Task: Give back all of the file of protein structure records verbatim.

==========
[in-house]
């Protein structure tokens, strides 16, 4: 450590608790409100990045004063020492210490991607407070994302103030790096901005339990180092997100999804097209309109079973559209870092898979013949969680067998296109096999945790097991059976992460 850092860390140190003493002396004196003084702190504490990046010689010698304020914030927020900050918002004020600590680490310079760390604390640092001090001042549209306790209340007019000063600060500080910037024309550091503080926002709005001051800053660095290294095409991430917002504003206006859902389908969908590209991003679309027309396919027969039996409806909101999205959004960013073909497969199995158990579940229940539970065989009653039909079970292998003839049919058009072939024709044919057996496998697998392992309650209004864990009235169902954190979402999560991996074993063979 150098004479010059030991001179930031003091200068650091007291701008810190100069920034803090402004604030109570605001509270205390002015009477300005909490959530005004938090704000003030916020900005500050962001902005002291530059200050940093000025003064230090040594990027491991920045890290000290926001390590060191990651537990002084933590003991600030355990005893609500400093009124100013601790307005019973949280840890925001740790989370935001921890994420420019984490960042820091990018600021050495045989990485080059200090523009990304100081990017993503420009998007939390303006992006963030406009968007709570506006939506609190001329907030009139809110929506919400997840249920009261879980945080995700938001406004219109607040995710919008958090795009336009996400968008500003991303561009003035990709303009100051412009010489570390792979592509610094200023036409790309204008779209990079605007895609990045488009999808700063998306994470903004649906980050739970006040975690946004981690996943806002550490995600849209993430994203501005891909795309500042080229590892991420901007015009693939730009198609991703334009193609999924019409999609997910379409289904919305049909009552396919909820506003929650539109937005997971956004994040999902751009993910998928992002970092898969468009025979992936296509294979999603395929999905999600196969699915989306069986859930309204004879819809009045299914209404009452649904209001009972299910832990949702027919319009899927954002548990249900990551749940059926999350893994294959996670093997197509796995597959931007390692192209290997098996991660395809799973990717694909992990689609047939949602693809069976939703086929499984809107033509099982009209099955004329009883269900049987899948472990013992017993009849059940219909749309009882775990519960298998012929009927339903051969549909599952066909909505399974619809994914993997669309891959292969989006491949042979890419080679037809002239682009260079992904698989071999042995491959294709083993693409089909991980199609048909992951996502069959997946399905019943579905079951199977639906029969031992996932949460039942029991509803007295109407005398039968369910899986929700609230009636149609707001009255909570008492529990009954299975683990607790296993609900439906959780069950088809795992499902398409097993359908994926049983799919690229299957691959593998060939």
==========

[in-house]
């Protein structure tokens, strides 16, 4: 450590608790409100990045004063020492210490991607407070994302103030790096901005339990180092997100999804097209309109079973559209870092898979013949969680067998296109096999945790097991059976992460 850092860390140190003493002396004196003084702190504490990046010689010698304020914030927020900050918002004020600590680490310079760390604390640092001090001042549209306790209340007019000063600060500080910037024309550091503080926002709005001051800053660095290294095409991430917002504003206006859902389908969908590209991003679309027309396919027969039996409806909101999205959004960013073909497969199995158990579940229940539970065989009653039909079970292998003839049919058009072939024709044919057996496998697998392992309650209004864990009235169902954190979402999560991996074993063979 150098004479010059030991001179930031003091200068650091007291701008810190100069920034803090402004604030109570605001509270205390002015009477300005909490959530005004938090704000003030916020900005500050962001902005002291530059200050940093000025003064230090040594990027491991920045890290000290926001390590060191990651537990002084933590003991600030355990005893609500400093009124100013601790307005019973949280840890925001740790989370935001921890994420420019984490960042820091990018600021050495045989990485080059200090523009990304100081990017993503420009998007939390303006992006963030406009968007709570506006939506609190001329907030009139809110929506919400997840249920009261879980945080995700938001406004219109607040995710919008958090795009336009996400968008500003991303561009003035990709303009100051412009010489570390792979592509610094200023036409790309204008779209990079605007895609990045488009999808700063998306994470903004649906980050739970006040975690946004981690996943806002550490995600849209993430994203501005891909795309500042080229590892991420901007015009693939730009198609991703334009193609999924019409999609997910379409289904919305049909009552396919909820506003929650539109937005997971956004994040999902751009993910998928992002970092898969468009025979992936296509294979999603395929999905999600196969699915989306069986859930309204004879819809009045299914209404009452649904209001009972299910832990949702027919319009899927954002548990249900990551749940059926999350893994294959996670093997197509796995597959931007390692192209290997098996991660395809799973990717694909992990689609047939949602693809069976939703086929499984809107033509099982009209099955004329009883269900049987899948472990013992017993009849059940219909749309009882775990519960298998012929009927339903051969549909599952066909909505399974619809994914993997669309891959292969989006491949042979890419080679037809002239682009260079992904698989071999042995491959294709083993693409089909991980199609048909992951996502069959997946399905019943579905079951199977639906029969031992996932949460039942029991509803007295109407005398039968369910899986929700609230009636149609707001009255909570008492529990009954299975683990607790296993609900439906959780069950088809795992499902398409097993359908994926049983799919690229299957691959593998060939």